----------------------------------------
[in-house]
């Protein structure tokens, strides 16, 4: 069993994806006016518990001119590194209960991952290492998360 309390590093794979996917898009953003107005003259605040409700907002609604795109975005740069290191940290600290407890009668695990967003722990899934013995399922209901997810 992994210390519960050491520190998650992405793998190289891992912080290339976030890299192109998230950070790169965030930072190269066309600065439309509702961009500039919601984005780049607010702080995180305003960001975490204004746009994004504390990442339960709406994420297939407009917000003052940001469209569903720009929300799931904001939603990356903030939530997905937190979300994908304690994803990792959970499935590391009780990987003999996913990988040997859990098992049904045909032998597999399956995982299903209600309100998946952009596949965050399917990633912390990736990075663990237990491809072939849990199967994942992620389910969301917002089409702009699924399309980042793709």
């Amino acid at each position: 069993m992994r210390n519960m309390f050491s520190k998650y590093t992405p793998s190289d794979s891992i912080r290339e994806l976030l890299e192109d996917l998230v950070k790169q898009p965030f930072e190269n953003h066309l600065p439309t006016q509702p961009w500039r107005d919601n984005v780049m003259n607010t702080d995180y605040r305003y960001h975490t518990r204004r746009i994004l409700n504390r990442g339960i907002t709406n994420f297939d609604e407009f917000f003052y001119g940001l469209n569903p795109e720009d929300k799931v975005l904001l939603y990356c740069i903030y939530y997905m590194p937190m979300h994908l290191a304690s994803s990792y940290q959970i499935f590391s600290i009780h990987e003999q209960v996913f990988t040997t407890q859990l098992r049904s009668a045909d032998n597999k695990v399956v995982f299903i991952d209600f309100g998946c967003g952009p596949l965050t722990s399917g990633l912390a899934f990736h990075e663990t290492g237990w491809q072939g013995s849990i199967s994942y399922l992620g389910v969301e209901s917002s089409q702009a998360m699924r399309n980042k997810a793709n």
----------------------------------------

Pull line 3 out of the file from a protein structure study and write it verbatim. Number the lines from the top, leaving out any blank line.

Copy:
């Amino acid at each position: 069993m992994r210390n519960m309390f050491s520190k998650y590093t992405p793998s190289d794979s891992i912080r290339e994806l976030l890299e192109d996917l998230v950070k790169q898009p965030f930072e190269n953003h066309l600065p439309t006016q509702p961009w500039r107005d919601n984005v780049m003259n607010t702080d995180y605040r305003y960001h975490t518990r204004r746009i994004l409700n504390r990442g339960i907002t709406n994420f297939d609604e407009f917000f003052y001119g940001l469209n569903p795109e720009d929300k799931v975005l904001l939603y990356c740069i903030y939530y997905m590194p937190m979300h994908l290191a304690s994803s990792y940290q959970i499935f590391s600290i009780h990987e003999q209960v996913f990988t040997t407890q859990l098992r049904s009668a045909d032998n597999k695990v399956v995982f299903i991952d209600f309100g998946c967003g952009p596949l965050t722990s399917g990633l912390a899934f990736h990075e663990t290492g237990w491809q072939g013995s849990i199967s994942y399922l992620g389910v969301e209901s917002s089409q702009a998360m699924r399309n980042k997810a793709n």